Surprise! – Toronto Transit Projects Deferred

In something that came as not surprise to me, the Ontario budget announced today that several of the major transit investments for Toronto and environs will be deferred pending a “capital spending review” by the Ontario government.  These projects were only announced last year as part of an ambitious Move Ontario 2020 transportation plan that included $11 billion for GTA area transit projects.  As the announcement says, these projects will be delayed but not cancelled as the government grapples with balancing its $20 billion plus deficit.

In my opinion, this is just further evidence that the current way that governments fund capital infrastructure projects actually works against things getting built in this country.  Without dedicated taxes and funding, capital will always be the first thing to go, due to its future benefit and multi-year nature (in this sense, one can see a key difference between the public and private sectors). Unfortunately there is a very strong bias in Canadian governments in favour of the Consolidated Revenue Fund (CRF) model where all taxes go into one pot and are prioritized, starting usually with health care, which in our public monopoly system, cannot be deferred without causing chaos in the system.  Given the rate at which health care costs are rising, it is amazing actually that anything gets built here as a result, even with new tools such as P3s, which only allows payment of the capital costs over time (with interest).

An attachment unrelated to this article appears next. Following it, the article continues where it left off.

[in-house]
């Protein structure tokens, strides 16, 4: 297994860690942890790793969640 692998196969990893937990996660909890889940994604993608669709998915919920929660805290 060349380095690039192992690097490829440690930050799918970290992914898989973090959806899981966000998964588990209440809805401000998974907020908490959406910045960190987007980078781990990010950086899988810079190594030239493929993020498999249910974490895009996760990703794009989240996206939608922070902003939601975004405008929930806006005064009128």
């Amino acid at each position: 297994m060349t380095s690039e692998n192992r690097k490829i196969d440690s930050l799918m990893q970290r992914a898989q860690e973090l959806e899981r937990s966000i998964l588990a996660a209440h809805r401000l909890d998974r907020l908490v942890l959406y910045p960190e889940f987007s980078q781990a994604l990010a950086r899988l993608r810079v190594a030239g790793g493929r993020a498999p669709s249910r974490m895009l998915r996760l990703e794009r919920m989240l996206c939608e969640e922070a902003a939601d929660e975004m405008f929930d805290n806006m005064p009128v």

I’m not advocating a radical overhaul of our universal health care model but I think people have to start to see that “free” health care has an opportunity cost.  No subway line can ever compete with granny’s hip, to be slightly flippant. My belief is that until we realize it is necessary to have the people who can afford to pay for a share of their health care (within the public system), we will have to make do with 3rd rate everything else.  Look at the Ontario budget numbers – we need a different way to fund infrastructure, one that recognizes that it provides long term benefits and a basis for future growth, productivity and quality of life.  There was a time, 50 years ago, when the Ontario government spent a third of its budget on transportation, but nearly all of it on roads; if we want to make a similarly paradigm-shifting investment in transit, we need to have the resources to do so.


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